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Digital Health, Healthcare, Innovation, Internet Of Things IoT

Virtual Reality in Healthcare

Virtual reality is already improving the healthcare industry and is fast becoming the hottest industry, bringing together tech and the health sector and dramatically changing lives. Here are just a few examples of how virtual reality is revolutionizing the healthcare industry: Virtual-reality-in-healthcare

Exposure Therapy

Survivors of hostilities who now live with post-traumatic stress syndrome may benefit from immersion therapy and virtual reality. The patient is immersed in simulation that allows them to work through their trauma by having them face it, Also referred to as virtual reality immersion therapy (VRIT), it is the use of virtual reality technology for psychological or occupational therapy. Patients receiving VRIT navigate through digitally created environments and complete specially designed tasks tailored to treat their specific ailment. Through the interaction with harmless virtual representations of traumatic stimuli, their fear responses are reduced. It has proven to be very effective in the treatment of PTSD and has also been applied to stroke patients regain muscle control and in the treatment of disorders such as body dysmorphia.  

Phobia Treatment

Virtual reality exposure therapy places the patient in a computer-generated world where they experience stimuli linked to their phobia. After skill building sessions to prepare the patient on how to manage automatic responses to anxiety-provoking situations, the therapist and patient work together to create a scale of anxiety-inducing situations. In controlled stages, the patient is exposed to these virtual experiences that evoke increasingly higher levels of anxiety. Each stage will be repeated until the client is comfortable with the experience and satisfied with their response. At every level, the therapist will observe what the client is experiencing in the virtual world. If the degree of anxiety becomes overpowering, the patient can revert to the less stressful stage of treatment or immediately exit the virtual world.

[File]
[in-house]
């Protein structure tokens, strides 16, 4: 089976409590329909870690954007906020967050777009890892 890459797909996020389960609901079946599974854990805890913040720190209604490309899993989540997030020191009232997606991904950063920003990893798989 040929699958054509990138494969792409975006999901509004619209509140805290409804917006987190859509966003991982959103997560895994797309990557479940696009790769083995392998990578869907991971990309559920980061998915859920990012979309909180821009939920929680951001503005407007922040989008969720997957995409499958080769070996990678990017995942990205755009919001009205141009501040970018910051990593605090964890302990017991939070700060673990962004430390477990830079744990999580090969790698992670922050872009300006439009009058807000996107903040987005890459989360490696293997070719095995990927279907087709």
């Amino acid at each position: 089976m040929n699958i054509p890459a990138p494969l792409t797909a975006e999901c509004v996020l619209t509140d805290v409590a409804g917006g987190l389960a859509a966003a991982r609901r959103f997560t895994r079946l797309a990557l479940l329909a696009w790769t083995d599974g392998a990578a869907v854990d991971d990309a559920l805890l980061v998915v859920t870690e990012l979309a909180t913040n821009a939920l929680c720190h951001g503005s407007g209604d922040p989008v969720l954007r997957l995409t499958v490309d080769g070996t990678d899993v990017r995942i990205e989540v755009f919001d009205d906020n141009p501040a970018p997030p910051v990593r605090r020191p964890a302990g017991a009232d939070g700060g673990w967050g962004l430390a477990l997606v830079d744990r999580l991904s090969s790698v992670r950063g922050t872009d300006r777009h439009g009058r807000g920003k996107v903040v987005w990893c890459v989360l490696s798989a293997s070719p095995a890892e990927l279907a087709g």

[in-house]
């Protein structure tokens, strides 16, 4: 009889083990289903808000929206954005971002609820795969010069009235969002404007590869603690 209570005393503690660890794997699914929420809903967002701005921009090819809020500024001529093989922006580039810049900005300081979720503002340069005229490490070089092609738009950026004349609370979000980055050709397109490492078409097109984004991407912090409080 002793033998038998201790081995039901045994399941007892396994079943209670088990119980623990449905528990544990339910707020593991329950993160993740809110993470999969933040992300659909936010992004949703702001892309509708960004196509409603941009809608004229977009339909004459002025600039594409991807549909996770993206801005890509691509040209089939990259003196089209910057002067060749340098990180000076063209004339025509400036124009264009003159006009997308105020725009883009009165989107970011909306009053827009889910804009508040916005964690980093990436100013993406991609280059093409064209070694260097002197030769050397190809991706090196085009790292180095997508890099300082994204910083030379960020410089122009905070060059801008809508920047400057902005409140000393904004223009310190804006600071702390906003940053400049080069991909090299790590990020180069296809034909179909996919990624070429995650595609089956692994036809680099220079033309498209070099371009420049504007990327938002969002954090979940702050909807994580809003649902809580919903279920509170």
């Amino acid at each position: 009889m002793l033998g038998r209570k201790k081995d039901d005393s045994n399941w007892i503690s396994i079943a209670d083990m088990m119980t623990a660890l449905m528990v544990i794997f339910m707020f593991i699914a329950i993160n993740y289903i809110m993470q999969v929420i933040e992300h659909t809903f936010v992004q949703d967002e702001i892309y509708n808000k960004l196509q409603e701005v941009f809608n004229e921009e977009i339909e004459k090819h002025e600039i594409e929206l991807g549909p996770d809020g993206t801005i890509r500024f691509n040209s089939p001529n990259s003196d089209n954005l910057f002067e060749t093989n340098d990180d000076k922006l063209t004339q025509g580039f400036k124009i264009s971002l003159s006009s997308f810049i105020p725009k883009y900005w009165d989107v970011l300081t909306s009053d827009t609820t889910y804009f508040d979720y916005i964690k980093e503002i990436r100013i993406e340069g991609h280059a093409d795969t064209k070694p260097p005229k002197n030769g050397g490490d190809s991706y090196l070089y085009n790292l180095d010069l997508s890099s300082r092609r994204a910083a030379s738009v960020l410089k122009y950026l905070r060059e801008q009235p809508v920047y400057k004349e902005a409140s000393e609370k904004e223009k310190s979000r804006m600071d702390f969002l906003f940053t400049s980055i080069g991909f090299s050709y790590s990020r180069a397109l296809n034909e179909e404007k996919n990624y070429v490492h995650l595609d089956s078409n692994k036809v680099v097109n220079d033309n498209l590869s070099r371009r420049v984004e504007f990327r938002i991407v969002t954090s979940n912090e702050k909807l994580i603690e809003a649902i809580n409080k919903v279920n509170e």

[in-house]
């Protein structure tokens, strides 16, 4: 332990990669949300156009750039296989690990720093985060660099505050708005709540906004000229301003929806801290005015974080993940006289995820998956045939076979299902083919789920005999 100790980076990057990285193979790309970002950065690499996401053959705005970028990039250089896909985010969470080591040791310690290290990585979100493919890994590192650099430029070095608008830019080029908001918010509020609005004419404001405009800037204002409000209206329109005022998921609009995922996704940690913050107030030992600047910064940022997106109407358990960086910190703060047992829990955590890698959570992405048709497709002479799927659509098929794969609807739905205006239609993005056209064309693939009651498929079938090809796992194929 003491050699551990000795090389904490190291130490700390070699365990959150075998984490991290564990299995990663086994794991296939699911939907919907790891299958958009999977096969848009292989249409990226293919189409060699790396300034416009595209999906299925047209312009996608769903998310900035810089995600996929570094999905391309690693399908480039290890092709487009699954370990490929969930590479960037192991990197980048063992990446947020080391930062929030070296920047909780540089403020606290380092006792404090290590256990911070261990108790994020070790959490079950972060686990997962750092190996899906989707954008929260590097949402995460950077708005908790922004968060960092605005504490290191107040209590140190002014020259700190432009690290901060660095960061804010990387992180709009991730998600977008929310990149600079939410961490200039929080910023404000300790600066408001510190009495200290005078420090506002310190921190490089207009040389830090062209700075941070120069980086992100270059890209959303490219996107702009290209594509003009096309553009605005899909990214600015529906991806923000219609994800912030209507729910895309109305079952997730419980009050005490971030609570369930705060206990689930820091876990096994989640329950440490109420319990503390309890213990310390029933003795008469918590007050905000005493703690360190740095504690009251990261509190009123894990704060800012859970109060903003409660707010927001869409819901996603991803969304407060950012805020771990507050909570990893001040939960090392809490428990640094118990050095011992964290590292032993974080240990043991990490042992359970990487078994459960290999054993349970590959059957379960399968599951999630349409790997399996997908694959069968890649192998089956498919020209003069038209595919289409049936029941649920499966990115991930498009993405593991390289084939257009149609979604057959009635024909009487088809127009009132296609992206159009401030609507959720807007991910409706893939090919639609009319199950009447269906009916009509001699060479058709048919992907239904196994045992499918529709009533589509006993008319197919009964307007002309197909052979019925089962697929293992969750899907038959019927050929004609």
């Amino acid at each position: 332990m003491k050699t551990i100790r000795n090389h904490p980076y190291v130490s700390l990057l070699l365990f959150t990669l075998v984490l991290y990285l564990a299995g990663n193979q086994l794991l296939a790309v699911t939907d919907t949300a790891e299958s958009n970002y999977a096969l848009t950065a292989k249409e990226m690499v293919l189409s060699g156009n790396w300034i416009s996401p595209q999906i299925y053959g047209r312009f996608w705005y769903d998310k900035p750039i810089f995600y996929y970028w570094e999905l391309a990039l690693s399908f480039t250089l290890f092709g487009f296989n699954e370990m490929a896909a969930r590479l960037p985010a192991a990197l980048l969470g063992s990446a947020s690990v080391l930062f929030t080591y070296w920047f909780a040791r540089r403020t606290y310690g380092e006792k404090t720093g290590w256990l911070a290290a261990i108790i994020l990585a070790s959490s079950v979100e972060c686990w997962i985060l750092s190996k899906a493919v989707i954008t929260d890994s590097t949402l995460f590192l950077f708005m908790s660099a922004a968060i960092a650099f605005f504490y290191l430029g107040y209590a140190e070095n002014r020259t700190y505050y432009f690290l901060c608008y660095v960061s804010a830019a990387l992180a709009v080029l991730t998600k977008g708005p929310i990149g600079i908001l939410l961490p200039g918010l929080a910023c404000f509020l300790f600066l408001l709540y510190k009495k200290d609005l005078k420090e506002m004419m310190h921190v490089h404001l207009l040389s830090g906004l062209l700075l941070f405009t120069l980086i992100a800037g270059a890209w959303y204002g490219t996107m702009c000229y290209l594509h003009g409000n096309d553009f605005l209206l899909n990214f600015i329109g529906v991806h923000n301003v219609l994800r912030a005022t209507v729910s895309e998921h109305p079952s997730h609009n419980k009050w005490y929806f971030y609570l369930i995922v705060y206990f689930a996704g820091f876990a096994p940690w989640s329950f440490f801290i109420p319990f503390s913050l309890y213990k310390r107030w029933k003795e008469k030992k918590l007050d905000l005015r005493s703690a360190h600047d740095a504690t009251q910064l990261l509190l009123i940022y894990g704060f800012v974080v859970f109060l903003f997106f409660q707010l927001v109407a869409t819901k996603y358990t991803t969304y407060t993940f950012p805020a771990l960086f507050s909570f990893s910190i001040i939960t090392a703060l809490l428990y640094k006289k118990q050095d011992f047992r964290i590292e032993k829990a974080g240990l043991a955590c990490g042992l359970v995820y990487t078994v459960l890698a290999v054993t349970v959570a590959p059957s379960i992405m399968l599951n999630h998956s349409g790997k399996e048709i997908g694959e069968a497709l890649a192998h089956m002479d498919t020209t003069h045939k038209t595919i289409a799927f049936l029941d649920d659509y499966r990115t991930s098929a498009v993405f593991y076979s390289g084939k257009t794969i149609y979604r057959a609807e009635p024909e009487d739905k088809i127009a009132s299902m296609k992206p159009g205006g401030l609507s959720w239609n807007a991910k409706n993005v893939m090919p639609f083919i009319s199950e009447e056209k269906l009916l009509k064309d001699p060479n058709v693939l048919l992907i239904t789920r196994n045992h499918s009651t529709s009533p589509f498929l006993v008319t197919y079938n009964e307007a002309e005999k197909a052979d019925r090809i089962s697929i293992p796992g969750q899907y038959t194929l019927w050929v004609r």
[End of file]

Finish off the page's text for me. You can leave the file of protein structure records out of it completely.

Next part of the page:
Surgery Training and Robotic Surgery

Virtual reality technology allows trainee surgeons to obtain valuable experience but in a harmless environment. They learn skills and techniques without causing injury to patients and receive continuous feedback. Robotic surgery is performed utilizing a robotic device such as a robotic arm which is controlled by a human surgeon. This results in faster procedures and fewer risks of complications during surgery. Because the robotic device is accurate, it means smaller incisions, less blood loss, and speedy recoveries. The use of Virtual reality in healthcare allows the surgeon to control the movements of the robotic arm through delicate movements which would be challenging to perform by a human surgeon. Another use of virtual reality in surgery is by “remote telesurgery.” In this case, the patient is operated on by a surgeon who is in an entirely different location, completely separate from the patient. This would be a life-saving procedure particularly if the surgeon is too far to get to the patient in time due to a long travel.  
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Big Data, Digital Health, Events, Fitness, Healthcare, Innovation, Internet Of Things IoT, mHealth, Partnerships, Wearables